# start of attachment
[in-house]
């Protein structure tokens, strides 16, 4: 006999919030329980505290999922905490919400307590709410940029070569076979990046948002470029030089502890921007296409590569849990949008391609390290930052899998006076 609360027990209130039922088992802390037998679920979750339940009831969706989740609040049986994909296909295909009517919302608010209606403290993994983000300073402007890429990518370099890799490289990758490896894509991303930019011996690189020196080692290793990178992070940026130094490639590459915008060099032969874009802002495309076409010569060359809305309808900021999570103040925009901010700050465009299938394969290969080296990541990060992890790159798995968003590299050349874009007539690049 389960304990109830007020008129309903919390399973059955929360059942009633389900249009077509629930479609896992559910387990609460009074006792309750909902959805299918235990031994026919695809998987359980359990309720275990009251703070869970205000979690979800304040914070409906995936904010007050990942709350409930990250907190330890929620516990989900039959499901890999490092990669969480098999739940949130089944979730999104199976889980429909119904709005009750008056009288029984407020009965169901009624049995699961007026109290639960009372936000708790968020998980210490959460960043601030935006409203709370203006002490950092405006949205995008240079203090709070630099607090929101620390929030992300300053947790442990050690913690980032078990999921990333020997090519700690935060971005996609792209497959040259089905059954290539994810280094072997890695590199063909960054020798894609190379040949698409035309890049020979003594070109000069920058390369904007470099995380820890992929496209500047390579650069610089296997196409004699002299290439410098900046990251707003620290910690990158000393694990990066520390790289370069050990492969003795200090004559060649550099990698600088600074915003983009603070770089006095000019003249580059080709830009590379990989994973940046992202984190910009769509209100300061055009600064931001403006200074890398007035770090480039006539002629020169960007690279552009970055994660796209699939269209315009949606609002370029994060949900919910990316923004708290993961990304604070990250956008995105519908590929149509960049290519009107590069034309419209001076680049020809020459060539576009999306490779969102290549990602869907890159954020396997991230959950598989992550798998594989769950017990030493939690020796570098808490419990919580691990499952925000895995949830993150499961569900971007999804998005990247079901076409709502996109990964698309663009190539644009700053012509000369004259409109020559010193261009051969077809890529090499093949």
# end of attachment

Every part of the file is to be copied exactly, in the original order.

[in-house]
């Protein structure tokens, strides 16, 4: 006999919030329980505290999922905490919400307590709410940029070569076979990046948002470029030089502890921007296409590569849990949008391609390290930052899998006076 609360027990209130039922088992802390037998679920979750339940009831969706989740609040049986994909296909295909009517919302608010209606403290993994983000300073402007890429990518370099890799490289990758490896894509991303930019011996690189020196080692290793990178992070940026130094490639590459915008060099032969874009802002495309076409010569060359809305309808900021999570103040925009901010700050465009299938394969290969080296990541990060992890790159798995968003590299050349874009007539690049 389960304990109830007020008129309903919390399973059955929360059942009633389900249009077509629930479609896992559910387990609460009074006792309750909902959805299918235990031994026919695809998987359980359990309720275990009251703070869970205000979690979800304040914070409906995936904010007050990942709350409930990250907190330890929620516990989900039959499901890999490092990669969480098999739940949130089944979730999104199976889980429909119904709005009750008056009288029984407020009965169901009624049995699961007026109290639960009372936000708790968020998980210490959460960043601030935006409203709370203006002490950092405006949205995008240079203090709070630099607090929101620390929030992300300053947790442990050690913690980032078990999921990333020997090519700690935060971005996609792209497959040259089905059954290539994810280094072997890695590199063909960054020798894609190379040949698409035309890049020979003594070109000069920058390369904007470099995380820890992929496209500047390579650069610089296997196409004699002299290439410098900046990251707003620290910690990158000393694990990066520390790289370069050990492969003795200090004559060649550099990698600088600074915003983009603070770089006095000019003249580059080709830009590379990989994973940046992202984190910009769509209100300061055009600064931001403006200074890398007035770090480039006539002629020169960007690279552009970055994660796209699939269209315009949606609002370029994060949900919910990316923004708290993961990304604070990250956008995105519908590929149509960049290519009107590069034309419209001076680049020809020459060539576009999306490779969102290549990602869907890159954020396997991230959950598989992550798998594989769950017990030493939690020796570098808490419990919580691990499952925000895995949830993150499961569900971007999804998005990247079901076409709502996109990964698309663009190539644009700053012509000369004259409109020559010193261009051969077809890529090499093949």